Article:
Condensed from article in Health Day by Serena Gordon

Fulfilling this years resolutions does not have to be as difficult as it’s been in preceding years. Believe it or not, small steps can make a big difference.

Here are eight ways to get started:

Break it down. Changing your lifestyle to shed weight can seem overwhelming. “Look at it one plate at a time, or even one choice at a time, but start right now, and by this time next month, you’ll see good changes,” advises nutritionist Samantha Heller, from NYU Langone Medical Center in New York City.”If you lose 5 percent of your body weight, you can significantly decrease your risk of many diseases…”

Pace yourself. Nutritionist Maudene Nelson, from Columbia University Health in New York City, and Ms. Heller both feel that very low-calorie diets don’t work in the long term because the body goes into starvation mode. “You don’t want to lose weight too quickly, because it scares the body into thinking there’s no food available,” Heller said.

Segment your plate. Half of your plate should be vegetables, one quarter is protein and one quarter is starch. If you finish your plate, and you’re still hungry, she said be sure to refill your plate in the same way. “Don’t just refill on the mac n’ cheese,” Nelson advised. In the morning, you can substitute fruit for the veggies.

Identify trouble times. Kids clamoring, worked late, you’re tired — you don’t feel like cooking. Don’t get into the fast food trap. Make sure you always have healthy snacks in the refrigerator and ingredients for a quick meal. Your family will understand. After all, you’ll all be learning to make changes to become healthier.

Add protein. Protein helps keep your blood sugar levels from spiking and then crashing. Without at least a little protein in your meal (especially breakfast), you’ll be hungry soon after eating because of a fast rise and fall in your blood sugar.

Track it. Both Heller and Nelson said one of the most important things you can do for losing weight is write in a journal or food tracker to keep track of the food you eat.

“You can use your food tracker to see what happened when you did well, or on days you didn’t. If you over-eat one night, you can look back and see that maybe you skipped lunch and were starving. You can use it as a learning tool for the next time,” Heller said.

Don’t drink your calories. Both experts said people often get empty calories from soda and juice. “It’s just not worth it to drink your calories,” Nelson said. What about adult beverages, such as wine and beer? Nelson said those can be considered part of the plate method. Each drink replaces a starch from your plate.

Plan a reward. It doesn’t have to be something expensive, it just should make you feel that you’ve accomplished something in small steps.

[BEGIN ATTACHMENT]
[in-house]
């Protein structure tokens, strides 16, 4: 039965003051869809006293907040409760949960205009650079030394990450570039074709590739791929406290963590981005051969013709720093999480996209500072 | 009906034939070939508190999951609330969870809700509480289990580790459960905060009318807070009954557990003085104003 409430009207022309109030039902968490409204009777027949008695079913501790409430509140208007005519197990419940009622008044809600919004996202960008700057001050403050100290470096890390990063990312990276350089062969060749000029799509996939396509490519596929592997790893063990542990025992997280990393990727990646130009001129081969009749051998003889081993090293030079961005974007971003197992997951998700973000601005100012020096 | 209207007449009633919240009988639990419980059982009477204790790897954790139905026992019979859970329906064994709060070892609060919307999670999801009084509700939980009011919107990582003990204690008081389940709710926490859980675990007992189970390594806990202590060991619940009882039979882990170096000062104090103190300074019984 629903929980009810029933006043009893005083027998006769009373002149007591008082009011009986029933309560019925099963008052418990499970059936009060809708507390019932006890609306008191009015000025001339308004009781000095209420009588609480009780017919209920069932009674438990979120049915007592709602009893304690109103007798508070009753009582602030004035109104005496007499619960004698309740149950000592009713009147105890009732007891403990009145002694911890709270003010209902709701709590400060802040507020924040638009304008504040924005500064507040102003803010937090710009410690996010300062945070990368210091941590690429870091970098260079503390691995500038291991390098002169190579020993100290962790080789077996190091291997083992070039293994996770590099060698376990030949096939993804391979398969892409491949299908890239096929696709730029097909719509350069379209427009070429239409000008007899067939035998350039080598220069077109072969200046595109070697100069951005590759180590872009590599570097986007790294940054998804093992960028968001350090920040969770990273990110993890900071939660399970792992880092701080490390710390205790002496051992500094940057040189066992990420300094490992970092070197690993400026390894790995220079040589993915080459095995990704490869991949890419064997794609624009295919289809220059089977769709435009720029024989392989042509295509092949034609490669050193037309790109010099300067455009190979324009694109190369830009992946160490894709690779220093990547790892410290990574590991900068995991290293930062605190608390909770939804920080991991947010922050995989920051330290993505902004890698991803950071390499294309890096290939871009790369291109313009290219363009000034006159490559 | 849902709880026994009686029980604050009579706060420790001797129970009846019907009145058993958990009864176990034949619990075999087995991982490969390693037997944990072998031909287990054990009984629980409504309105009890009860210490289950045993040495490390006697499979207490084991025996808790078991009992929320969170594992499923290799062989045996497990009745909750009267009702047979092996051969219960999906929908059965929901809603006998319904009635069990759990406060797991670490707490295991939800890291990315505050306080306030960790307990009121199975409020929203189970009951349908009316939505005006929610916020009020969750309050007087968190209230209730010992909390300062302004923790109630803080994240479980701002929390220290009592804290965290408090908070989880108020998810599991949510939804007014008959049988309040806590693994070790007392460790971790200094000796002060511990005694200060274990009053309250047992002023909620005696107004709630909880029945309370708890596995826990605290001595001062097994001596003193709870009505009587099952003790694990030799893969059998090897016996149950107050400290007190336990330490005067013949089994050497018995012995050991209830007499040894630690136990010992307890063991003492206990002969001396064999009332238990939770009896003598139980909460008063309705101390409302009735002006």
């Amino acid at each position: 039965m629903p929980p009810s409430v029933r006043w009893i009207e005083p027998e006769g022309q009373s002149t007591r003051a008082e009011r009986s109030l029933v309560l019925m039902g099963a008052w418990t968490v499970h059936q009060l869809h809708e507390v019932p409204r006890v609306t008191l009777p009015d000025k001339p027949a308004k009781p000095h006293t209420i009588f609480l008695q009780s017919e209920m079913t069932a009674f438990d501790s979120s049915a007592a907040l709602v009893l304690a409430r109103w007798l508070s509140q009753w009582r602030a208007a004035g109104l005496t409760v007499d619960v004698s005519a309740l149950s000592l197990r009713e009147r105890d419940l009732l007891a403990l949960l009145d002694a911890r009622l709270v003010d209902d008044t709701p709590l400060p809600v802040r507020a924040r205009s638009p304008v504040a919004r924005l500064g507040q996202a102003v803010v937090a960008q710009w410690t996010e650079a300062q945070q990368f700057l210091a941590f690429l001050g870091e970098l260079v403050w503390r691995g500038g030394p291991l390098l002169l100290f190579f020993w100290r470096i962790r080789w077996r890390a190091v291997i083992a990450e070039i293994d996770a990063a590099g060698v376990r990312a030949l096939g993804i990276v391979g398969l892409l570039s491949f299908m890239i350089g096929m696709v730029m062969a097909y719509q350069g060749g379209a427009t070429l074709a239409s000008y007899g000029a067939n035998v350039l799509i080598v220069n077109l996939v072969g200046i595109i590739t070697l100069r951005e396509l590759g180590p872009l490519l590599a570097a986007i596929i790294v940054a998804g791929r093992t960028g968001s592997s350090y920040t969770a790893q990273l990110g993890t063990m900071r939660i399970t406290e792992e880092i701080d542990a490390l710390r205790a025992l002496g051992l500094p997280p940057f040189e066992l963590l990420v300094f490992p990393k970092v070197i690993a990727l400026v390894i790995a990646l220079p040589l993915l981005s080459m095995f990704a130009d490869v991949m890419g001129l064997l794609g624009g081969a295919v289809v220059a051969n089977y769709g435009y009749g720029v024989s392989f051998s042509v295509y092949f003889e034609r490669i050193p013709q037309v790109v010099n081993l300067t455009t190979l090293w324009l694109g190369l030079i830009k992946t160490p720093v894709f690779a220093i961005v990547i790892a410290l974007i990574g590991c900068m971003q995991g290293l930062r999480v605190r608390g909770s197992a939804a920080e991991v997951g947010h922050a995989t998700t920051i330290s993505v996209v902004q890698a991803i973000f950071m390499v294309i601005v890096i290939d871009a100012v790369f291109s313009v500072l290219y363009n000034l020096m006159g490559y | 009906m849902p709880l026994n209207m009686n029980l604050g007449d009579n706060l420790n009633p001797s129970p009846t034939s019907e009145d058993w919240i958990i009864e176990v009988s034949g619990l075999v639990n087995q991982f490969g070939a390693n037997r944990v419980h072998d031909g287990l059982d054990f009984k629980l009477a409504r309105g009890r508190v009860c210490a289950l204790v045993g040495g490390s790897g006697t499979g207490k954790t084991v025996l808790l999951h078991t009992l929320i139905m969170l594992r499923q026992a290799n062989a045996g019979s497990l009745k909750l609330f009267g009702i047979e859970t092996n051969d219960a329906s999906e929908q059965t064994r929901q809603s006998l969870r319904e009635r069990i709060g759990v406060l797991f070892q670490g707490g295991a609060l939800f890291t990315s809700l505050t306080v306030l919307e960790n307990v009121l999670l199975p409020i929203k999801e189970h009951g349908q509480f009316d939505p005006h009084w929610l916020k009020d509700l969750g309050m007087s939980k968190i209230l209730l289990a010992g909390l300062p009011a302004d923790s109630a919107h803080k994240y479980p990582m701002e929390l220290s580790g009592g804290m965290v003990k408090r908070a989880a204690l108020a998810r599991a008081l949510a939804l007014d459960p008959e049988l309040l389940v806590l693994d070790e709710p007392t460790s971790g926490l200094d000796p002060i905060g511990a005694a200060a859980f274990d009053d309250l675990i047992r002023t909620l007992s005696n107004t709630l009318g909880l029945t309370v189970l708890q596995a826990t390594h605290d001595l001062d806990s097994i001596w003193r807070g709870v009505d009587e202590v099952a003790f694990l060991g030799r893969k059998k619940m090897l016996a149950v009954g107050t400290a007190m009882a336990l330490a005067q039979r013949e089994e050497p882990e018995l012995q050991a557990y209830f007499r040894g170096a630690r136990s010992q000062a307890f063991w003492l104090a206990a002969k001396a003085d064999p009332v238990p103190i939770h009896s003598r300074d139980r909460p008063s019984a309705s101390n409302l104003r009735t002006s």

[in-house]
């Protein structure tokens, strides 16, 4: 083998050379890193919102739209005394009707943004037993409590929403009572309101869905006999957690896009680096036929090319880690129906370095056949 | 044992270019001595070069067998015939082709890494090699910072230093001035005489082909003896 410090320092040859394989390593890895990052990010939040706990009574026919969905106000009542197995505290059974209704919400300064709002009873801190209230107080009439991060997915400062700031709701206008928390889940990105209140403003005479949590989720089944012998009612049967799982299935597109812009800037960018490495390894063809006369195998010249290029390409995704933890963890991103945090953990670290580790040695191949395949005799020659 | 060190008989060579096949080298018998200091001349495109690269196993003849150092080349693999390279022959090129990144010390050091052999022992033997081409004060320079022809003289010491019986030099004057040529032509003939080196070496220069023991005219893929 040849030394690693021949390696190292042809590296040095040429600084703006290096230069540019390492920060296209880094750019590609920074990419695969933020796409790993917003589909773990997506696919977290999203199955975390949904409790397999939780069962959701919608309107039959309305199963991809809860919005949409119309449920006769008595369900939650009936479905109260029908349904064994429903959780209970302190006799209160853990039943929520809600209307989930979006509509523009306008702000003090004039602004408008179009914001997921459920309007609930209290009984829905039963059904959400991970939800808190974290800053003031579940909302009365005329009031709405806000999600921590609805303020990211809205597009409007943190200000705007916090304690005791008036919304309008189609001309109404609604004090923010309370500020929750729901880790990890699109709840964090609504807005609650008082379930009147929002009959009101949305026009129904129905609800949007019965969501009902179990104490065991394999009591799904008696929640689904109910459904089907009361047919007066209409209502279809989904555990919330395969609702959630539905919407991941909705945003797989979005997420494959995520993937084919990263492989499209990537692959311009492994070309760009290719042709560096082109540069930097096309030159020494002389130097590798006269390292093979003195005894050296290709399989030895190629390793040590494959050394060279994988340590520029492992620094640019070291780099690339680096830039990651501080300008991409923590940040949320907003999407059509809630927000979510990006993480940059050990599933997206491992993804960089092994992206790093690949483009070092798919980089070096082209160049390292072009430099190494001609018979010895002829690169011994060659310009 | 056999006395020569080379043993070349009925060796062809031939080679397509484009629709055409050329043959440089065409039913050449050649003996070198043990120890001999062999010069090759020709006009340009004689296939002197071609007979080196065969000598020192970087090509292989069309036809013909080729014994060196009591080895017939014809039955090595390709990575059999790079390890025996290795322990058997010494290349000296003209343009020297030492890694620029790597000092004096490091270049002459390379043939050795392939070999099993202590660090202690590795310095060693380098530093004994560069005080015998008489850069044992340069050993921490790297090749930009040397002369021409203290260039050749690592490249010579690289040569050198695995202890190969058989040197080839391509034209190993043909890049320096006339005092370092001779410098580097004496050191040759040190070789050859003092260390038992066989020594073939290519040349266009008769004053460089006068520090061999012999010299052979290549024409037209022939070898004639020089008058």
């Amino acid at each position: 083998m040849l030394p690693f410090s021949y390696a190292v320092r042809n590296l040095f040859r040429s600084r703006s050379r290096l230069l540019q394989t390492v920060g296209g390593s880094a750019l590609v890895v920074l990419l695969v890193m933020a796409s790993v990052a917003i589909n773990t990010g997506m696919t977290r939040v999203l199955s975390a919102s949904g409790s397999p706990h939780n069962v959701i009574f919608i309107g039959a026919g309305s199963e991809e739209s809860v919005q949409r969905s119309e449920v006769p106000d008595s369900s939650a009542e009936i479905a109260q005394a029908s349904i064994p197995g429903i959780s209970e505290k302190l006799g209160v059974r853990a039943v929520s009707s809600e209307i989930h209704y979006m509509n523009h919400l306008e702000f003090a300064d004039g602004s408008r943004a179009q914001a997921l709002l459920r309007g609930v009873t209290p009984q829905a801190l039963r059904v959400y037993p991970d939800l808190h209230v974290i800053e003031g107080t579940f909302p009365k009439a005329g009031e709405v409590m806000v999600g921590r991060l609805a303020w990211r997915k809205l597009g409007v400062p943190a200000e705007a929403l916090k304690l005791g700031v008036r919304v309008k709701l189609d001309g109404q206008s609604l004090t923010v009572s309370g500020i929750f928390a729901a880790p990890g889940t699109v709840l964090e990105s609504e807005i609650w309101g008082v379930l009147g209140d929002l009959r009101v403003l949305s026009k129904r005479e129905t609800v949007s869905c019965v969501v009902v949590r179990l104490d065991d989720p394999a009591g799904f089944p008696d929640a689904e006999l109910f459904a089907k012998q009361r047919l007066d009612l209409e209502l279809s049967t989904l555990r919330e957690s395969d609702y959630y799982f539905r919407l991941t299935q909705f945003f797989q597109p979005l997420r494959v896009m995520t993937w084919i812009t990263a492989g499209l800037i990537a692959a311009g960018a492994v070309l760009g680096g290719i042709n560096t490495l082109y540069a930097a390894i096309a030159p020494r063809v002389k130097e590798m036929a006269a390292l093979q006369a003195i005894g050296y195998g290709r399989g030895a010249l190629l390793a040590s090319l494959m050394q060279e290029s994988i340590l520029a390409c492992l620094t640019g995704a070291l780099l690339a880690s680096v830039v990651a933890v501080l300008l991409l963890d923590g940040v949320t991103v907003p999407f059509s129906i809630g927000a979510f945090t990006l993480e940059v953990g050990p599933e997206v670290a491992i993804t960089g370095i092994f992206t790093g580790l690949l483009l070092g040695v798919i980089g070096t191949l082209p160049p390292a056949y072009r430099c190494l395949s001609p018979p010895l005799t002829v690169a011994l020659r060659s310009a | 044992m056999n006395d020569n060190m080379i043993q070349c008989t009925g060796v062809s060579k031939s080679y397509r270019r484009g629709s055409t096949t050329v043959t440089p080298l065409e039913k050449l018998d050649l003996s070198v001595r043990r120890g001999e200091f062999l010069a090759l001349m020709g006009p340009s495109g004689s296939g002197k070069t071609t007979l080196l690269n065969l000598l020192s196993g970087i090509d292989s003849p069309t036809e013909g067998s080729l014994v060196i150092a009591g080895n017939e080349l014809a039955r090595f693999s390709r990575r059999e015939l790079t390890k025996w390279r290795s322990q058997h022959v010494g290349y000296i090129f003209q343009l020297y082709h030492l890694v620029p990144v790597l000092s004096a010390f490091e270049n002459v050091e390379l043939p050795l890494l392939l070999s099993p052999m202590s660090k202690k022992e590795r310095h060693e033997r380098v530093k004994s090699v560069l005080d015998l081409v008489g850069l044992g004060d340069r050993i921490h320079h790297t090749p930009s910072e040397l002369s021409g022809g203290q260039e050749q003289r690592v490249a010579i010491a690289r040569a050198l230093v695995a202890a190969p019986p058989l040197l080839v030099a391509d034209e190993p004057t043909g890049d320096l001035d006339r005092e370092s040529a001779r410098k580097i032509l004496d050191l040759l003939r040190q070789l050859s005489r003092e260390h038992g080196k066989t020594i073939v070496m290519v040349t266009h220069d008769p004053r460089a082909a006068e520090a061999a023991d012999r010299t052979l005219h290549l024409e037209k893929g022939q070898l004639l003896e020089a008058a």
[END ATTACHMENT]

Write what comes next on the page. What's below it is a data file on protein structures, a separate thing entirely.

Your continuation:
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                                                             Cozy Burger by Phil Ferguson 

Condensed from U.S. News ~ Dennis Thompson reporting

Combining a sugary soda with your burger or fried chicken (please think twice about eating these too) can prime your body to pack on more pounds, a new study by lead researcher Shanon Casperson of the U.S. Department of Agriculture found.

Folks who had a sweetened drink with a high-protein meal stored more unused fat, compared to others who ate the same food with a sugar-free beverage, laboratory tests revealed. Their bodies did not burn about a third of the additional calories provided by the sugary drink.

Sodas, sweetened coffee and iced tea drinks, fruit drinks, energy beverages and the like are leading sources of added sugar in the American diet, according to the U.S. Centers for Disease Control and Prevention. Six in 10 kids and half of adults drink at least one sugary beverage each day!


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                                                                        Image: Self chec Creative

If you think you’re increasing your knowledge of calorie counting, but your body seems to be disagreeing, here are six things you need to keep remembering before taking another bite:

Colors Count: About half of each meal should be fruits and vegetables. Not only are they low in calories, high in fiber, and filling, but a wide variety of produce provides nutrients that help stave off many diseases.

Read The Labels: What may sound healthy may be junk foods in disguise.

Eat Fiber. Found in fruits, vegetables, beans, and whole grains, fiber fills you up fast with fewer calories, and because it takes longer to eat and digest, it keeps you feeling satisfied longer.

Don’t Fear Fat. Read the difference between good and bad fat. 

Watch Your Sugar Intake. You’ll get a sugar high and then low that can send your energy levels on a roller coaster ride, and set the stage for more craving down the line. Your best source of sugar is fresh fruit, which provides vitamins and minerals, along with fiber.

Chec The Ingredients. The ingredients list is usually printed below the Nutrition Facts panel on food labeling. 

Chec The Order Of The Ingredients Listed. Ingredients that are listed first make up a greater percentage of the product, compared with the last ingredient listed.


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